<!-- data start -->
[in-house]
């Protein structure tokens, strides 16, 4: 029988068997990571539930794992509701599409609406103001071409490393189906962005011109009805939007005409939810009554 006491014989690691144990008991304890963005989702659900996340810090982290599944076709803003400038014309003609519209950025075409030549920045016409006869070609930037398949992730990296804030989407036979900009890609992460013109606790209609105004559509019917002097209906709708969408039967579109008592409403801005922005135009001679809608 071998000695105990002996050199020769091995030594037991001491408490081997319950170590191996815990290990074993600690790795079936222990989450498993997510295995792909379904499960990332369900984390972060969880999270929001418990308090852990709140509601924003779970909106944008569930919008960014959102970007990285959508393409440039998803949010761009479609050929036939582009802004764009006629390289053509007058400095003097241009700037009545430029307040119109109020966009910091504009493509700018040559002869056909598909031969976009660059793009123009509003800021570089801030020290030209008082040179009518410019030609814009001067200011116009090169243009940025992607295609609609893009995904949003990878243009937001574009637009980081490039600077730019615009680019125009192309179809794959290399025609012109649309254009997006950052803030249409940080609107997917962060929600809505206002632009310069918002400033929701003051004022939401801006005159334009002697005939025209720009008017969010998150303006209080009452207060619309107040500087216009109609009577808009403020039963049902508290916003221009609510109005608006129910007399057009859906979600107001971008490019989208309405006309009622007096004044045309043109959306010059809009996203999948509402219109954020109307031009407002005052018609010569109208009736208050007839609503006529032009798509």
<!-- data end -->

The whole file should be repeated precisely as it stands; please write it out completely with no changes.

[in-house]
């Protein structure tokens, strides 16, 4: 029988068997990571539930794992509701599409609406103001071409490393189906962005011109009805939007005409939810009554 006491014989690691144990008991304890963005989702659900996340810090982290599944076709803003400038014309003609519209950025075409030549920045016409006869070609930037398949992730990296804030989407036979900009890609992460013109606790209609105004559509019917002097209906709708969408039967579109008592409403801005922005135009001679809608 071998000695105990002996050199020769091995030594037991001491408490081997319950170590191996815990290990074993600690790795079936222990989450498993997510295995792909379904499960990332369900984390972060969880999270929001418990308090852990709140509601924003779970909106944008569930919008960014959102970007990285959508393409440039998803949010761009479609050929036939582009802004764009006629390289053509007058400095003097241009700037009545430029307040119109109020966009910091504009493509700018040559002869056909598909031969976009660059793009123009509003800021570089801030020290030209008082040179009518410019030609814009001067200011116009090169243009940025992607295609609609893009995904949003990878243009937001574009637009980081490039600077730019615009680019125009192309179809794959290399025609012109649309254009997006950052803030249409940080609107997917962060929600809505206002632009310069918002400033929701003051004022939401801006005159334009002697005939025209720009008017969010998150303006209080009452207060619309107040500087216009109609009577808009403020039963049902508290916003221009609510109005608006129910007399057009859906979600107001971008490019989208309405006309009622007096004044045309043109959306010059809009996203999948509402219109954020109307031009407002005052018609010569109208009736208050007839609503006529032009798509």